Money & Banking

Why liquid fund returns are on a revival path

Dhuraivel Gunasekaran BL Research Bureau | Updated on September 18, 2018 Published on September 17, 2018

Liquidity tightness in the system leads to better performance of liquid funds

After clocking abysmal returns till the early part of this year, liquid mutual funds are showing signs of revival. One-year returns of these schemes have been around 7 per cent on an average in recent times after clocking a multi-year low of 6.5 per cent in February this year.

Liquid schemes are typically avenues where investors park emergency or idle cash and corporates look to make treasury gains. These are preferred over savings accounts and short-term deposits.

In the hey days of 2014, liquid funds clocked one-year returns of 9-10 per cent. But there has been considerable moderation over the past three-four years.

However, in the last six months, the performance of liquid funds has improved notably.

These funds invest only in debt securities with a residual maturity of less than or equal to 91 days. The lower maturity profile mitigates interest rate risk, along with credit risk (default risk).



The preferred choices are fixed maturity interest-paying instruments such as call money, CBLO, commercial papers (CP), non-convertible debentures (NCD), certificates of deposit (CD) and treasury bills (TBs).

Rate movements on short-term debt papers matter the most to these liquid funds. Thanks to the RBI’s decision to maintain liquidity in a neutral zone, short-term rates continue to hug the repo rate, which is currently at 6.5 per cent.

Systemic liquidity

However, the recent liquidity tightness in the system has resulted in an increase in the rates offered by short-term debt papers (above the repo rate), which, in turn, improved the performance of liquid funds.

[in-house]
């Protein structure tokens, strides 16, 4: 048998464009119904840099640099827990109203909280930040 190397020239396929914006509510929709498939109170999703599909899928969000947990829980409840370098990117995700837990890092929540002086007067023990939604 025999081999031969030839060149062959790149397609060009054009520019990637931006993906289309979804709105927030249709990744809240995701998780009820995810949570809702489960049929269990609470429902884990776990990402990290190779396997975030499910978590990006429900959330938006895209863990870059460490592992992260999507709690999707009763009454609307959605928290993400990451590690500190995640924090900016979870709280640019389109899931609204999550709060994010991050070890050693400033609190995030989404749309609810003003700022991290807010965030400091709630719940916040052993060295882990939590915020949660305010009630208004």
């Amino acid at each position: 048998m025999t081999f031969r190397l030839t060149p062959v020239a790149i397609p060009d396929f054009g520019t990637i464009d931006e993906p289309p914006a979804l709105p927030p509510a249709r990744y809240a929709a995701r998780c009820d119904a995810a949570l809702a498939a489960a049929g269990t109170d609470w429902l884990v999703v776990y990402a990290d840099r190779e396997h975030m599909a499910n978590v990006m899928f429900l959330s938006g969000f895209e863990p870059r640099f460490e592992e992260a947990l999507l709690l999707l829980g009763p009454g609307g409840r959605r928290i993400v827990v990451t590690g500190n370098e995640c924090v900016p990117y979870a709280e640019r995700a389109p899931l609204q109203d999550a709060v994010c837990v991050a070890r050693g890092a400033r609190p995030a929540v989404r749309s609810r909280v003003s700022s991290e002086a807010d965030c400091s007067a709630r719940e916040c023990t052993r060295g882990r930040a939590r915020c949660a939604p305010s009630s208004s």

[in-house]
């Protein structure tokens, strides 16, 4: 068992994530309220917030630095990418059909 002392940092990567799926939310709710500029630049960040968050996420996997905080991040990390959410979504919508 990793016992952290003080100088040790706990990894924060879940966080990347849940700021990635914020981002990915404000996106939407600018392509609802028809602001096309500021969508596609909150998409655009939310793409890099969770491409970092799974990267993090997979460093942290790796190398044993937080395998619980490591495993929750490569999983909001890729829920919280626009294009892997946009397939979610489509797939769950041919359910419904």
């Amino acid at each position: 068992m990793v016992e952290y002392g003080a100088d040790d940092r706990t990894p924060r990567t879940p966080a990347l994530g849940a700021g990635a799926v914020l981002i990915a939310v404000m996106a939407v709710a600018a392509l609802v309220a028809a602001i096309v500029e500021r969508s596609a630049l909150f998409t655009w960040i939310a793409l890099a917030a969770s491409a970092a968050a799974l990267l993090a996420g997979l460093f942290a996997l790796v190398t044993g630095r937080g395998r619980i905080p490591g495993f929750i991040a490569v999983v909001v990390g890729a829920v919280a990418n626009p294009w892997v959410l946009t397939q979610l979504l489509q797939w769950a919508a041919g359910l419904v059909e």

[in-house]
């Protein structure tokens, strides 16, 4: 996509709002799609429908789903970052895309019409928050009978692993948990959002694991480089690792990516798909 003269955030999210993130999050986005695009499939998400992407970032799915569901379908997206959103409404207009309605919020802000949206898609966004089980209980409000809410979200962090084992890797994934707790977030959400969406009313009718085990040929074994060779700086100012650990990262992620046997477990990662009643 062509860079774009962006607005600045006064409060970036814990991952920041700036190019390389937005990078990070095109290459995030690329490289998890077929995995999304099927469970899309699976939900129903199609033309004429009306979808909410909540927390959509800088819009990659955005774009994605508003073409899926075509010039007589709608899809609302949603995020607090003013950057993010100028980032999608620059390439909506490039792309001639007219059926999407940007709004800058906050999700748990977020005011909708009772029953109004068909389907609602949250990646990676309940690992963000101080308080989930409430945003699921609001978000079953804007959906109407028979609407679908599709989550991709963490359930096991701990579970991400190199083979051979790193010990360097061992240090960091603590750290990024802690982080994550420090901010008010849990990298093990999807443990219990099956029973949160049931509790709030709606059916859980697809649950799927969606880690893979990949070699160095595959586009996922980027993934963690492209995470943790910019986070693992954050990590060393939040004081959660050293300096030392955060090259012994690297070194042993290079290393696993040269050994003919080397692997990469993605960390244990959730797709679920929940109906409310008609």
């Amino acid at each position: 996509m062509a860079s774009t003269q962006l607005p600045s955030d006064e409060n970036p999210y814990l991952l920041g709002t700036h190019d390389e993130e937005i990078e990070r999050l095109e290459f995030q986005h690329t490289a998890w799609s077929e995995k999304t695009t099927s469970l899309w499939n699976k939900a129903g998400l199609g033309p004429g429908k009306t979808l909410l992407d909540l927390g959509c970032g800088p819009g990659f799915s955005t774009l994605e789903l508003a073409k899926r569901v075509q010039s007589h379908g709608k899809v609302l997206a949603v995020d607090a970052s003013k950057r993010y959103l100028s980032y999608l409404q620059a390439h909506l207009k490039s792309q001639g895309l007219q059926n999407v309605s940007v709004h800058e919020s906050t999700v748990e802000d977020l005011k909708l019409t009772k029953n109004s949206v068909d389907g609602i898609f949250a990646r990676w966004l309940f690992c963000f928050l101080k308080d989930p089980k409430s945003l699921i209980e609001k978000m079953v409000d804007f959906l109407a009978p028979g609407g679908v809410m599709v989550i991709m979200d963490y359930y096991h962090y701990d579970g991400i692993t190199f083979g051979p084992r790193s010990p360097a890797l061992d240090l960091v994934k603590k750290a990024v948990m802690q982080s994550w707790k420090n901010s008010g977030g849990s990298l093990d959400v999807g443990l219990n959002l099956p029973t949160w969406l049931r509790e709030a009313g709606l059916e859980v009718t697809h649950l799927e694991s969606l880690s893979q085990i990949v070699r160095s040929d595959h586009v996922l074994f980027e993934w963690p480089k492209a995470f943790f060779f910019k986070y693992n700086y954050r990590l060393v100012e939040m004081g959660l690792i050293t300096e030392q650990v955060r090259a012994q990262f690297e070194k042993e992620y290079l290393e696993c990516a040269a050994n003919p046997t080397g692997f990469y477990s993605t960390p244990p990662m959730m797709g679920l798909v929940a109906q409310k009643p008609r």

Lakshmi Iyer, CIO (Debt) & Head - Products, Kotak Mutual Fund, says: “Short-term issuances continue to be healthy and the demand pipeline is also reasonably good. There could be some upward pressure in very short-term instruments due to some system liquidity tightness. But that could be a temporary phenomenon. System is neutral on liquidity and could herd to negative zone as we enter advance tax outflow period. Also, to the extent there will be currency intervention, the liquidity situation could get further aggravated.”

Such liquidity tightness would further widen the spreads of money market instruments over repo rate. This, in turn, will improve the return of liquid funds. “The key would be to see if the RBI announces any OMOs or any other measure to address this situation,” added Iyer.

Rising long-term yields

Interest rates in India remain at elevated levels. The weakening rupee and the rise in crude prices have resulted in the yield on 10-year government bonds moving up sharply in recent times.

Next rate hike

While the RBI hiked the rate in the June and August policies, the possibility of further hikes in the next policy has increased.

Any further hike in the repo rate will eventually benefit investors in liquid funds. However, the upside may be limited, which could reach up to 7.5 per cent in the near to medium term.

Over the last one year, liquid funds have significantly increased their exposure to CPs, which helped the funds record decent performances.

The rates of the CPs maturing in one month rose from 6.4 per cent to 7.5 per cent during this period. On the other hand, the repo rate increased 50 bps over last year.

Published on September 17, 2018
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